Social Harmony in Korea

by Celia Patterson FCLC ‘21

안녕하세요! Hello from Korea! My name is Celia, and I am currently studying abroad in Seoul. This is my first time visiting Korea and my first time in Asia! My experience in Seoul has been great and I feel so lucky to be here. Recently, I have been discussing with my family back home the Korean concepts of nunchi and kibun and the role they play in our lives. 

Nunchi (pronounced noon-chee and written as 눈치 in Korean) literally translates to eye measure. Euny Long, the author of the New York Times article that brought the term to my family’s attention, defines it more clearly as “The subtle art of gauging other people’s thoughts and feelings in order to build trust, harmony and connection.” I have learned that nunchi is an important part of Korean life and in learning about it, I have found that I wish it was just as important in the U.S. Nunchi places value on emotional intelligence and the rare ability to understand others’ emotional experiences and needs. You do not have good nunchi, but quick nunchi, if you are able to rapidly and accurately read an entire room of people to assess the atmosphere. 

Another Korean word related to societal peace and balance is kibun (pronounced kee-boon and written as 기분 in Korean). Kibun literally translated means “mood,” but the word contains much more meaning than that. Linguist Arika Okrent explains that kibun is “…your state of mind with respect to your place in the world.” Social harmony and positive vibes are important in understanding kibun. The word teaches us to respect others’ kibuns and to act accordingly. If a person is in a bad mood, we should try not to make that mood worse through our own actions. With the concept of kibun, we can help both others and ourselves to preserve good moods and improve bad ones.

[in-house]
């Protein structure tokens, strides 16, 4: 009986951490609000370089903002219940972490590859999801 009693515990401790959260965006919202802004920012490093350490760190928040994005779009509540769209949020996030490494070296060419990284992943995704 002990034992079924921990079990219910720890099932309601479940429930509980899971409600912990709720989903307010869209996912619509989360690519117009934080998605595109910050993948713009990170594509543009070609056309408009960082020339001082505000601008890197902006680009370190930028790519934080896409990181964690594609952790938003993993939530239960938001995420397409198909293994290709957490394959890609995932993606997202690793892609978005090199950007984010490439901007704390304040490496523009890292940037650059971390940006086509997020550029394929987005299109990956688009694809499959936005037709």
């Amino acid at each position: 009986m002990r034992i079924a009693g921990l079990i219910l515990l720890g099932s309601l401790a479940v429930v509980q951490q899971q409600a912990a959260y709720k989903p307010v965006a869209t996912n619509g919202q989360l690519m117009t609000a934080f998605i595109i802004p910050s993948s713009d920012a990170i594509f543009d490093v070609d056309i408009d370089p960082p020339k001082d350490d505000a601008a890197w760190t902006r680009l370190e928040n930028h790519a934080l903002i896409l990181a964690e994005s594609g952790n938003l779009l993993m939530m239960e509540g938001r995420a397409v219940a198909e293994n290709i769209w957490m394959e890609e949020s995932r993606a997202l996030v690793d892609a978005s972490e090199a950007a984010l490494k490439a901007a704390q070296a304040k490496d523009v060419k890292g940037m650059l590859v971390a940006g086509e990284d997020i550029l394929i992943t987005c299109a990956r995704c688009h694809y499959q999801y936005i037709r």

I hope that you find these two terms as interesting as my family and I did and that you try to implement them in your own life. I know that this knowledge will be one of the best things that I bring home from Korea. If we all try to cultivate quick nunchi and a firm understanding of kibun, then I hope that we can achieve greater social harmony and personal happiness, making both ours and others’ lives better.